Palestinian civic organisations inside Israel have declared January 30 the Day of Solidarity with Palestinian Israeli citizens.
Israel was established in 1948 on the ruins of more than 500 native towns and villages and the forceful displacement of approximately 780,000 Palestinians. Only 153,000 Palestinians remained under what became Israel.
Of which, approximately 25 per cent became refugees in their own country when their homes were destroyed and their land was expropriated by the new state.
Palestinians who continued to live in what became Israel were governed until 1966 by martial laws under appointed Jewish military governor.
Unlike Jews, Palestinians couldn’t travel inside Israel without special military permit, lived under the threat of curfew, administrative detention and expulsions.
Israel expropriated their land allegedly for military use before they were turned over for the exclusive civilian use of Jewish citizens.
No wonder in 1948, Palestinians owned 80pc of the land. Following the establishment of Israel, their land had shrunk to less than 3.5pc.
The same laws were used extensively in the West Bank to confiscate Palestinian land, which were later handed to Israeli settlers to build “Jewish only” colonies.
Israel has two systems: One for its Jewish citizens and another for Palestinian non-Jewish citizens.
In education, a 2001 report by Human Rights Watch described Israeli run Palestinian schools “a world apart from government-run Jewish schools.”
A Committee on Arab Education inside Israel found in 2005 that Israel spent an average of $192 a year on Palestinian students compared with $1,100 for Jewish students.
These discriminatory policies translated to great economic disparity between Jews and non-Jews.
As a result, they are under-represented in civil service, high technology and financial sectors while over-represented in meagrely paid low-skilled trades.
For example, out of 150,000 employees in the high-tech sector, only 460 are Palestinians.
Palestinian Israeli citizens represent 20pc of the population. They, however, account for more than 50pc of the impoverished families in Israel. In fact, out of the 40 Israel communities with the highest unemployment rates, 36 are Palestinian towns.
Discrimination in health care at an early age is equally striking.
According to the Israeli newspaper Haaretz in December 2014, infant mortality rate among Palestinians is more than double the rate of Jewish babies -2.5 for Jewish babies and 6.3 for Palestinians.
On the housing front, discrimination is more blatant. Since 1948, Israel has established more than 1,000 new Jewish cities and towns on the land expropriated from it original Palestinian owners.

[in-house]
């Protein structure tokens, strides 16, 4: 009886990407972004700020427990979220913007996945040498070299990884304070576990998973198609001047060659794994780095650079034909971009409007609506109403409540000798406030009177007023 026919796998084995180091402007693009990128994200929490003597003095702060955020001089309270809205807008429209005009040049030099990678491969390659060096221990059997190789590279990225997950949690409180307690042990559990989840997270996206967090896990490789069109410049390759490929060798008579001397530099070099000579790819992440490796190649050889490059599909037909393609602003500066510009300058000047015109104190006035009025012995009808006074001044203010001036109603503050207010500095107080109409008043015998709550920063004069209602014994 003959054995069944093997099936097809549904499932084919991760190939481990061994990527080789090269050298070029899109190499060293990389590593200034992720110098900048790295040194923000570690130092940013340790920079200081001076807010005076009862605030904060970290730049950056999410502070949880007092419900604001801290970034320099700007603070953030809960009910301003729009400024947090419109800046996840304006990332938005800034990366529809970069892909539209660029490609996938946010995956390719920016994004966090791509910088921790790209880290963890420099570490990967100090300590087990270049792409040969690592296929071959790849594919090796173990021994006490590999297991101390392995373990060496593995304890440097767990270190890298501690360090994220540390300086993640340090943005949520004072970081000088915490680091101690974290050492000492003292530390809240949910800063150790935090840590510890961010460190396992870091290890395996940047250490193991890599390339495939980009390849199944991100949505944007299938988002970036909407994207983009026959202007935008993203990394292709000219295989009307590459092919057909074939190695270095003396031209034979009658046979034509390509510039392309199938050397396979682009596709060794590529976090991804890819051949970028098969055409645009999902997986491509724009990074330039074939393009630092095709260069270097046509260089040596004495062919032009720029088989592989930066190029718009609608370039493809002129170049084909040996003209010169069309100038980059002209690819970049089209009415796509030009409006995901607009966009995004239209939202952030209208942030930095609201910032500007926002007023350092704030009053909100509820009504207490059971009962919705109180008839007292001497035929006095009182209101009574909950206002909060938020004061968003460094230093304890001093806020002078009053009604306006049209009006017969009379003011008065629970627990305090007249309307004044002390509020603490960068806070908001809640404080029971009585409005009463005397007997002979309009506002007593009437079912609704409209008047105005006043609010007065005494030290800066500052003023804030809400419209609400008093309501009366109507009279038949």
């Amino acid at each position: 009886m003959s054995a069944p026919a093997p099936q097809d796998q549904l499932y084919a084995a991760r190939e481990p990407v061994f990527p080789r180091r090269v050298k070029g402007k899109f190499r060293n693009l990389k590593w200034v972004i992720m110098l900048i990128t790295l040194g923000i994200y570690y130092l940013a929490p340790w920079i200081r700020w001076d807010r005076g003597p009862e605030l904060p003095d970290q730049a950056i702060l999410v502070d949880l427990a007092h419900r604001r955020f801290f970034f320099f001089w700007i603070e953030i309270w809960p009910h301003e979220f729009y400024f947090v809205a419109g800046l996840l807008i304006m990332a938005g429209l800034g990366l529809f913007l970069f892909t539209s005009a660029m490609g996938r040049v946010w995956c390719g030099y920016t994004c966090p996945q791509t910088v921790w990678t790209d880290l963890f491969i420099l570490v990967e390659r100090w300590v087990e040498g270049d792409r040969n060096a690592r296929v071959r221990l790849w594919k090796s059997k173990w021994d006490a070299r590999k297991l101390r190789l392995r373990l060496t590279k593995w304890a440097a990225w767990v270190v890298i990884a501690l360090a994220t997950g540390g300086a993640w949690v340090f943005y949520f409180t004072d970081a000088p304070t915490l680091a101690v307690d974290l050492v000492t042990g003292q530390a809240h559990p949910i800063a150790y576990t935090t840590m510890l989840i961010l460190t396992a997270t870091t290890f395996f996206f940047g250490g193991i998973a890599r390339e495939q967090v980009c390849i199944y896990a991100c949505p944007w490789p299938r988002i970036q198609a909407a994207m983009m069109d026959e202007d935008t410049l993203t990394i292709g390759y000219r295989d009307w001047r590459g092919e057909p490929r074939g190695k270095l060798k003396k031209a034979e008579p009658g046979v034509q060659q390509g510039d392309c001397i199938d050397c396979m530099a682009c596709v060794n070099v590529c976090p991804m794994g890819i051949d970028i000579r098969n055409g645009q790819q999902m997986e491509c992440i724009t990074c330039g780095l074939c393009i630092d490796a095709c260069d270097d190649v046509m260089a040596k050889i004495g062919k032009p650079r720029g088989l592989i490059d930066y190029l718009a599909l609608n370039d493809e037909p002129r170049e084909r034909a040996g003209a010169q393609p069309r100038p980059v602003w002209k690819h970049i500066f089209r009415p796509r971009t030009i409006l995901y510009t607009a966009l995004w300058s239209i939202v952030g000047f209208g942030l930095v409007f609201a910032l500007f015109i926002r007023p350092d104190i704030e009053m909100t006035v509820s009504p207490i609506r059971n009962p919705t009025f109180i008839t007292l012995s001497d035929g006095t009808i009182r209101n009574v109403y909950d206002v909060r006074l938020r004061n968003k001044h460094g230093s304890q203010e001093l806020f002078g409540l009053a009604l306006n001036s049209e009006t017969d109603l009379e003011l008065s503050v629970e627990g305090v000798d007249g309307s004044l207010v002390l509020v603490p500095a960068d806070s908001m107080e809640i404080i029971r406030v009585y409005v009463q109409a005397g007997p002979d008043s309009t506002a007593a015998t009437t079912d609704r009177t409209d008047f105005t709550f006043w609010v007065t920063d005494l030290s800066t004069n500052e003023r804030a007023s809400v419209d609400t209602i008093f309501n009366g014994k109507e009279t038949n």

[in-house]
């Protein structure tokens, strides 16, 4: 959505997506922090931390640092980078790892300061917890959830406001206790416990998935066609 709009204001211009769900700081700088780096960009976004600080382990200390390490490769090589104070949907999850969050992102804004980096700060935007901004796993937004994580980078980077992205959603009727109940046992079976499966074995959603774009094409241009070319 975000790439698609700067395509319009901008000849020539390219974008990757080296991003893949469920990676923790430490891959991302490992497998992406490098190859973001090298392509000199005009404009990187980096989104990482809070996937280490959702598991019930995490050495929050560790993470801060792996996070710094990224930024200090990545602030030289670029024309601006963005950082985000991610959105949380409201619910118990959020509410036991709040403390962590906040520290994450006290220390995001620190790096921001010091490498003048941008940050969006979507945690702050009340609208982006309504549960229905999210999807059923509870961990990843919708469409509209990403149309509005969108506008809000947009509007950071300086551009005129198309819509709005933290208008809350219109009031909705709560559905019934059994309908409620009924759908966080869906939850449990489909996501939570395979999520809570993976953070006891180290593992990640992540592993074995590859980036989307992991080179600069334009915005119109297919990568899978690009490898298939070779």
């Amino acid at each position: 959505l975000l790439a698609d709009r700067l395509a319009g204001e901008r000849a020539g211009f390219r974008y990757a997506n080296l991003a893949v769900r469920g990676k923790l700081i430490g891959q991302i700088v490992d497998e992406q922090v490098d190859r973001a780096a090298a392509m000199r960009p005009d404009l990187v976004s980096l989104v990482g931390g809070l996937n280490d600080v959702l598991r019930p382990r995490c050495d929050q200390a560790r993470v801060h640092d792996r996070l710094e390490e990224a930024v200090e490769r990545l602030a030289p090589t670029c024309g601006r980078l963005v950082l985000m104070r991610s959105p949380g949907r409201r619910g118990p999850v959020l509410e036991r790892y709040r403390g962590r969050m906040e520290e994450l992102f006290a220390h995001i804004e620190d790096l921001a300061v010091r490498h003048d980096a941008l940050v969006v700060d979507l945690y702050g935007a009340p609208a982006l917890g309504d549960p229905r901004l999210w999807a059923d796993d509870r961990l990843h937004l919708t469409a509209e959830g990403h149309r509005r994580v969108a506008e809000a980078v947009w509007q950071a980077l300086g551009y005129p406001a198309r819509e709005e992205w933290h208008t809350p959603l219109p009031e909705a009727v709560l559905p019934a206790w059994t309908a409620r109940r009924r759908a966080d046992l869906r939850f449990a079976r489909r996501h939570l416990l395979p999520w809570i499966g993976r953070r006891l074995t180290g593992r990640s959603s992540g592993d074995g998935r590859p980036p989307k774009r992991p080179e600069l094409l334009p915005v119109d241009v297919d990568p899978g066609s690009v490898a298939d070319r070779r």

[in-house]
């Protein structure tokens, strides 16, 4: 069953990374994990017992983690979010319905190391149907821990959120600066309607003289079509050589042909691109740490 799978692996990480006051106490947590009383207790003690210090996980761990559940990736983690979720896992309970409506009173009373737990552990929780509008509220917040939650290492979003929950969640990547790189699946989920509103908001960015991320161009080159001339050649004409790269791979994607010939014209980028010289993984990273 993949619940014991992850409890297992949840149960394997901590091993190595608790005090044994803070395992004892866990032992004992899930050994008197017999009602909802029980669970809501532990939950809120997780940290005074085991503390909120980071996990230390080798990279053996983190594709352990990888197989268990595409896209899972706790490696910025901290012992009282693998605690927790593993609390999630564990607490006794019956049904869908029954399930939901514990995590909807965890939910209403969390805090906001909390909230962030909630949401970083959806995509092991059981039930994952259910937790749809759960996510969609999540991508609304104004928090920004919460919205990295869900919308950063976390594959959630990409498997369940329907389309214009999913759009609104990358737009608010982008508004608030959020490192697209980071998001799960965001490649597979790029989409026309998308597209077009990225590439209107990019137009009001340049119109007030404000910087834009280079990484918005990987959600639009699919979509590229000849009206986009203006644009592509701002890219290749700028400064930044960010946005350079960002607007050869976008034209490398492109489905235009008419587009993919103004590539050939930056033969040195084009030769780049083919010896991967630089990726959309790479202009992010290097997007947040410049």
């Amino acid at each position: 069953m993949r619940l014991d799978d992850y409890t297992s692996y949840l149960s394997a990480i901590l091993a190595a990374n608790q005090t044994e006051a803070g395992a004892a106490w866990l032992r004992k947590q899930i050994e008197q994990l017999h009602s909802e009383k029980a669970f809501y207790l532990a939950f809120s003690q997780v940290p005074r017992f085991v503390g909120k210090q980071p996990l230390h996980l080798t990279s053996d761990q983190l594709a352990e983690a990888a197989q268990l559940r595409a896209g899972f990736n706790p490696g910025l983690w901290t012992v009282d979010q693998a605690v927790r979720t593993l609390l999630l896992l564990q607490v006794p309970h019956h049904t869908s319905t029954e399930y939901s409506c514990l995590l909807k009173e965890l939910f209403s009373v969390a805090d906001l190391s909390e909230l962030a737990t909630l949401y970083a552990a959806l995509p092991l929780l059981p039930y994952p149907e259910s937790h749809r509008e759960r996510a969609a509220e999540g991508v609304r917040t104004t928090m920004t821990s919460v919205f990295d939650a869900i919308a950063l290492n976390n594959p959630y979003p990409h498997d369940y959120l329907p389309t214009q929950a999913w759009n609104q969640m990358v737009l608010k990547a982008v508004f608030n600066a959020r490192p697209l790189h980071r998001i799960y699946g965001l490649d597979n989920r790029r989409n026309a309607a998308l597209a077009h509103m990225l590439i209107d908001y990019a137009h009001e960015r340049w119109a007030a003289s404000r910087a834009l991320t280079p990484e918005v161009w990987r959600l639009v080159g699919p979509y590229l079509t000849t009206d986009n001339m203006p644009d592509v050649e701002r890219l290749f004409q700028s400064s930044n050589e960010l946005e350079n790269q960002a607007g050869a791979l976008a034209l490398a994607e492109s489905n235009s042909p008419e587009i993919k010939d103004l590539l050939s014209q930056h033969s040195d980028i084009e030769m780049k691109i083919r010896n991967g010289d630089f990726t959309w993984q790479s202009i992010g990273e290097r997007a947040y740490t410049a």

On the other hand, Israel did not build one single new (non-Jewish) Palestinian community despite the fact that their population grew 10-fold.
Israel building policies choke Palestinian communities by restricting construction permits and demolishing homes of Palestinians as in the case of December 15, 2015 in the town of Tamra.
Currently, there are active official orders to demolish 50,000 homes purportedly built without government permits.
Another salient case of Israeli discrimination against non-Jewish Israeli citizens is the Prawer-Begin plan to depopulate 35 unrecognised Palestinian Bedouin communities in the Negev desert.
In one instance, Israel demolished and Palestinians rebuilt the village of Al Araqeeb 93 times in the last five years.
The Prawer-Begin plan is part of a larger racist strategy aimed to increase the sparse Jewish population in the Negev desert by building 22 new Jewish communities. This is while eradicating Palestinian villages that predated the establishment of the state Israel.
In the face of the unmitigated wave of additional formalised discrimination by the current ultra-right-wing Israeli government of Benjamin Netanyahu, Palestinians inside Israel are bringing their grievance to the attention of the international community.
Israel can’t continue to use the Jewish victims of the Holocaust to justify its racist and malevolent policies against non-Jewish citizens of Israel.
Mr Jamal Kanj (www.jamalkanj.com) writes regular newspaper column and publishes on several websites on Arab world issues. He is the author of “Children of Catastrophe,” Journey from a Palestinian Refugee Camp to America. A version of this article was first published by the Gulf Daily News newspaper.